A Singular Duality: The Photography of Meryem Yildiz

Meryem Yildiz’s world is a prescient place of whispered warnings, subtle secrets and an eerie language of memory, of reveries, of loss.  Strange, stark, images of ostensibly quotidian objects – “mementos, hidden treasures, dusty mirrors, nonchalant cats, mason jars, pages lost and found” – are laden with layer upon fragile layer of ambiguous allegory and understated intent.  There is a structured discontinuity here; moments fragmented, multiplied, merged yet again, that creates an uncanny whole – broken spaces full and empty, austere and adorned.  A Delphian dream, interrupted, repeating itself over and over.

A bit of  biography from Meryem’s website provides an intriguing glimpse into how her diverse background has influenced her work, manifests itself in current endeavors, and inspires future projects and collaborations – and the artist has herself kindly answered a few of our questions, elaborating on these points.

Born in Montréal from a French-Canadian mother and a Turkish father, Meryem was exposed to a variety of outlooks at a very young age, driving her to the diversity and malleability of perspectives … self-taught, Mme Yildiz’s work arises essentially from a wise use of unconventional resources. Throughout the creative process and at the heart of her work, Meryem Yildiz never forgets cognition, whether hers or others, nor the messages the human mind wishes to express (or to suppress).  It is no surprise then, to learn that she majored in psychology at McGill University and completed a graduate diploma in translation at Concordia University.

COILHOUSE: The duality you feel influences your work –  from your background and  exposure to different and disparate outlooks  –  can you expound upon this?
MERYEM YILDIZ: With my upbringing, I was confronted to two different worlds. This duality is a functional one: I love each culture without subduing the other, and without melding them into an indiscernible hodgepodge. When one is removed from the other, my reality and my self no longer make sense. The same applies to how I approach most of my work. By favouring diptychs, I can illustrate two facets of a single story. Whether it is a moment cut in half, a before or an after, or elements of a same narrative: one could not be without the other.

My understanding is that your background in psychology plays a part in your pieces, and I find it fascinating –  the idea of expression v. suppression or expression and suppression, depending.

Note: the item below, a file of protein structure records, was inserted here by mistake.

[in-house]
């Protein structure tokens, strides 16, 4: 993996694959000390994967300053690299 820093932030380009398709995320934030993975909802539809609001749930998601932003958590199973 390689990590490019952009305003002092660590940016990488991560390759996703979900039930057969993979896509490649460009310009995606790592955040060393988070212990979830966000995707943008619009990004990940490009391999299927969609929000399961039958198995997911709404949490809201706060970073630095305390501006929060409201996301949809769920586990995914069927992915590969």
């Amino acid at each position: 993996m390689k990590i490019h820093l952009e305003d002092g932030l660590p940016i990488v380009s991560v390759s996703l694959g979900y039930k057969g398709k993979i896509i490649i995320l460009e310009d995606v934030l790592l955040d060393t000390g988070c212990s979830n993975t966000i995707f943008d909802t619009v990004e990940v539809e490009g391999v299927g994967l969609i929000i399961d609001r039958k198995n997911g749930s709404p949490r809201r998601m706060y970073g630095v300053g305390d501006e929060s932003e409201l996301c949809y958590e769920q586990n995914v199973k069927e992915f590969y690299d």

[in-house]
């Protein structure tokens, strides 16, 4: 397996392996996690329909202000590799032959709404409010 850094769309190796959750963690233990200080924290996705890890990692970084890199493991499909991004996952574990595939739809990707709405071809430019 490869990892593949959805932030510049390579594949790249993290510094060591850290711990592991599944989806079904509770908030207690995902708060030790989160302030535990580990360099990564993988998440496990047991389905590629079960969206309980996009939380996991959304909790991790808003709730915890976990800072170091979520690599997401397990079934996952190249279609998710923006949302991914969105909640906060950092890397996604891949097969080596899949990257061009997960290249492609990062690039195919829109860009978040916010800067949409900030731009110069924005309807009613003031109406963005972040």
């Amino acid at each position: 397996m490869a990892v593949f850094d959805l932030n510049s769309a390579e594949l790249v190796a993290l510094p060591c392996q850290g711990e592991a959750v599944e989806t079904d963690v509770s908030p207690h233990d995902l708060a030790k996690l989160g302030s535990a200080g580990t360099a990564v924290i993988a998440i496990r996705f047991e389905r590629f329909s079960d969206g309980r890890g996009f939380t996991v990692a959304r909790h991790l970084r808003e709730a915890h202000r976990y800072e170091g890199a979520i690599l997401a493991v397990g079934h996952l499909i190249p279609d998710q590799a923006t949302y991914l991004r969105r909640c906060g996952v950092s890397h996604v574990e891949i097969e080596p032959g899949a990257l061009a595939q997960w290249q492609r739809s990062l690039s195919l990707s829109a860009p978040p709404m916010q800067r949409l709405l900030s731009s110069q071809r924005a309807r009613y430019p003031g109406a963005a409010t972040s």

I’ve always had a strong propensity toward nuance and secrecy; the quiet hushed or revealed; the mysteries and the many keys to unlock them. Photography for me is an expression of this fundamental desire to share, but without the brazen character sometimes associated with absolute disclosure. With allegories, I retain a form of discretion, but I also let the world in, and I invite the viewer to create their own reality or interpretation.

What are you currently working on that you would like people to know about?  How do you see your process evolving as you continue to create?
I just wrapped up an exhibit, Interstice, at the Ottawa School of Art, which explored dichotomies (empty/full; private/public), and the outgrowth of pieces into space & time. I’ve also been actively collaborating with long-time friend and experimental musician Eric Quach, who performs as thisquietarmy, a dark ambiant/drone act. His label, TQA records, will be releasing Aural Diptych Series – much like split records – featuring two acts per package. Mirroring these musical pairs, I will provide diptych prints as artwork to be included in the first few releases. I hope to continue to incorporate poetry and “alternate universes” to my pieces; the meeting of worlds and disciplines is something that appeals to me, like a fusion of forces that are entwined rather than in parallel. & I am always open to collaborating with fellow artists to conjure up magic.

3 Responses to “A Singular Duality: The Photography of Meryem Yildiz”

  1. Ezperanza Says:

    a beautiful piece, written about a beautiful artist!

  2. Noire et Blanche Says:

    Not only does Meryem create intriguing and touching work, she is also a delightful person and very deserving of all success and recognition. Being self taught isn’t exactly the easiest of paths. Meryem creates out of the profoundest of sources and continues to draw you in with her visual gems.

  3. Mer Says:

    Fantastic interview! Deeply enjoyed getting to know this woman and her work. Thank you!!